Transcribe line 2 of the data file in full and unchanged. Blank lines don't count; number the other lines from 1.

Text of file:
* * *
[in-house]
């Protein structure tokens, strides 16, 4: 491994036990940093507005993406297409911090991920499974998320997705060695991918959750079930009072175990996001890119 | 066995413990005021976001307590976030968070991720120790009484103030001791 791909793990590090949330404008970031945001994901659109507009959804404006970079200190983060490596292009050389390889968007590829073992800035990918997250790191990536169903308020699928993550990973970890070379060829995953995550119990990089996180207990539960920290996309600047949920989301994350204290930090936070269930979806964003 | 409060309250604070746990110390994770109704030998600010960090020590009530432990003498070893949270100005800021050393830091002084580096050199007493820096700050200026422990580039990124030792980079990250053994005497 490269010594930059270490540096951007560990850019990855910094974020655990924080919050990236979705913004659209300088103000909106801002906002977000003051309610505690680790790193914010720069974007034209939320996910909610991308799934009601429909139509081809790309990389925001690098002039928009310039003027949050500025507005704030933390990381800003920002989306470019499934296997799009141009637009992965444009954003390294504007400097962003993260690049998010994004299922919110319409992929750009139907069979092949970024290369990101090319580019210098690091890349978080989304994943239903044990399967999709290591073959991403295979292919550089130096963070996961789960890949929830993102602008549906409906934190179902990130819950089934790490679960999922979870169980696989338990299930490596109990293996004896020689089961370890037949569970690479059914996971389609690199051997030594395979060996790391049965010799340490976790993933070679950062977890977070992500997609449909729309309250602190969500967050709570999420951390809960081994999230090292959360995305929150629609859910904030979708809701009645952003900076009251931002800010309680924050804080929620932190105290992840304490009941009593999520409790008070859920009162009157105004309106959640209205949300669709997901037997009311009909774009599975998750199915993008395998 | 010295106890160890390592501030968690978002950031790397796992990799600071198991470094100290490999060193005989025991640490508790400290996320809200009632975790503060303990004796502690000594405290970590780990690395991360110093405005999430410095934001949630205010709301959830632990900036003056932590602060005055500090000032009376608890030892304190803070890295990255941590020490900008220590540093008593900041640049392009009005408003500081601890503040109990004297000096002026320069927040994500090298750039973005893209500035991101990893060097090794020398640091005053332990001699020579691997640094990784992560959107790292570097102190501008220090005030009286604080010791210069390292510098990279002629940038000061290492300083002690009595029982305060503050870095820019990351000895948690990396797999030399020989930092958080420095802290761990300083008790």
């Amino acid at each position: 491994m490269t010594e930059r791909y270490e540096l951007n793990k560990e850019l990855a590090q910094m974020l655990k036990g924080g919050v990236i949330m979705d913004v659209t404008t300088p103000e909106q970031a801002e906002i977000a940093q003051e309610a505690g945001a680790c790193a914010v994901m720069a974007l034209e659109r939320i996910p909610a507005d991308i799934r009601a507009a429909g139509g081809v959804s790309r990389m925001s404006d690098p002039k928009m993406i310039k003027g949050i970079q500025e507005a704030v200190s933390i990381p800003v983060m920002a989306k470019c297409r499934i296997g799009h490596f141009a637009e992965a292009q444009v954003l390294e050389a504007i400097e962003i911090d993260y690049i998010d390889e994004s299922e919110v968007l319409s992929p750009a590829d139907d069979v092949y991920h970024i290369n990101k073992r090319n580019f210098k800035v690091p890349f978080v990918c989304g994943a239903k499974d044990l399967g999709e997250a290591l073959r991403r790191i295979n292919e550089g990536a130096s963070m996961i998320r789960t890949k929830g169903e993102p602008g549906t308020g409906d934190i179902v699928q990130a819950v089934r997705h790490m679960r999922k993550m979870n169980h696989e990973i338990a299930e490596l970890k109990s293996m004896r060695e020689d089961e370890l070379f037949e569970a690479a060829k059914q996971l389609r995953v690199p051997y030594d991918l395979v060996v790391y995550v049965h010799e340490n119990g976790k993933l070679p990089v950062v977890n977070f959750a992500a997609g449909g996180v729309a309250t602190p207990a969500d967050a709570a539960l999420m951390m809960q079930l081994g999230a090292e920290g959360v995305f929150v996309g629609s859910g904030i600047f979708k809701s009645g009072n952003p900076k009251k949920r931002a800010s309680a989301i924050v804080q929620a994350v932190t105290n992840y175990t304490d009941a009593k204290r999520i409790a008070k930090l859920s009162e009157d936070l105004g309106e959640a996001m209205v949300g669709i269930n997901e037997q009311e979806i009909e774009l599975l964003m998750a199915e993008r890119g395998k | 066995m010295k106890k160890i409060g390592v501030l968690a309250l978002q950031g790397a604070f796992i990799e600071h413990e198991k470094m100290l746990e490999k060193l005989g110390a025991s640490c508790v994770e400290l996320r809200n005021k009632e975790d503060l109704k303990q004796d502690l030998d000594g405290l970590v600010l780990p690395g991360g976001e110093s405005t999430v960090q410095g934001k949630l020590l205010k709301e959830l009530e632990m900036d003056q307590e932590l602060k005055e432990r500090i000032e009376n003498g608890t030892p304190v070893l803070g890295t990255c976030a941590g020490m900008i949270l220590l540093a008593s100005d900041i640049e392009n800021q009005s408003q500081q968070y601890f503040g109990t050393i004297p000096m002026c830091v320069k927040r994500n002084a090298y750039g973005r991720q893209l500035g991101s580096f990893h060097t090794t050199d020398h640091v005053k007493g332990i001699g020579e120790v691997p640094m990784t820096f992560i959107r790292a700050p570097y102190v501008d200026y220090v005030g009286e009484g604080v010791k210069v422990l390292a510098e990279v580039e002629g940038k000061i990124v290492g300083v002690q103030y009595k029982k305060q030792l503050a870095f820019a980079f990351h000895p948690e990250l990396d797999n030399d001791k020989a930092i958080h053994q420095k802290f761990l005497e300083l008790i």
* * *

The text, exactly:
């Protein structure tokens, strides 16, 4: 491994036990940093507005993406297409911090991920499974998320997705060695991918959750079930009072175990996001890119 | 066995413990005021976001307590976030968070991720120790009484103030001791 791909793990590090949330404008970031945001994901659109507009959804404006970079200190983060490596292009050389390889968007590829073992800035990918997250790191990536169903308020699928993550990973970890070379060829995953995550119990990089996180207990539960920290996309600047949920989301994350204290930090936070269930979806964003 | 409060309250604070746990110390994770109704030998600010960090020590009530432990003498070893949270100005800021050393830091002084580096050199007493820096700050200026422990580039990124030792980079990250053994005497 490269010594930059270490540096951007560990850019990855910094974020655990924080919050990236979705913004659209300088103000909106801002906002977000003051309610505690680790790193914010720069974007034209939320996910909610991308799934009601429909139509081809790309990389925001690098002039928009310039003027949050500025507005704030933390990381800003920002989306470019499934296997799009141009637009992965444009954003390294504007400097962003993260690049998010994004299922919110319409992929750009139907069979092949970024290369990101090319580019210098690091890349978080989304994943239903044990399967999709290591073959991403295979292919550089130096963070996961789960890949929830993102602008549906409906934190179902990130819950089934790490679960999922979870169980696989338990299930490596109990293996004896020689089961370890037949569970690479059914996971389609690199051997030594395979060996790391049965010799340490976790993933070679950062977890977070992500997609449909729309309250602190969500967050709570999420951390809960081994999230090292959360995305929150629609859910904030979708809701009645952003900076009251931002800010309680924050804080929620932190105290992840304490009941009593999520409790008070859920009162009157105004309106959640209205949300669709997901037997009311009909774009599975998750199915993008395998 | 010295106890160890390592501030968690978002950031790397796992990799600071198991470094100290490999060193005989025991640490508790400290996320809200009632975790503060303990004796502690000594405290970590780990690395991360110093405005999430410095934001949630205010709301959830632990900036003056932590602060005055500090000032009376608890030892304190803070890295990255941590020490900008220590540093008593900041640049392009009005408003500081601890503040109990004297000096002026320069927040994500090298750039973005893209500035991101990893060097090794020398640091005053332990001699020579691997640094990784992560959107790292570097102190501008220090005030009286604080010791210069390292510098990279002629940038000061290492300083002690009595029982305060503050870095820019990351000895948690990396797999030399020989930092958080420095802290761990300083008790």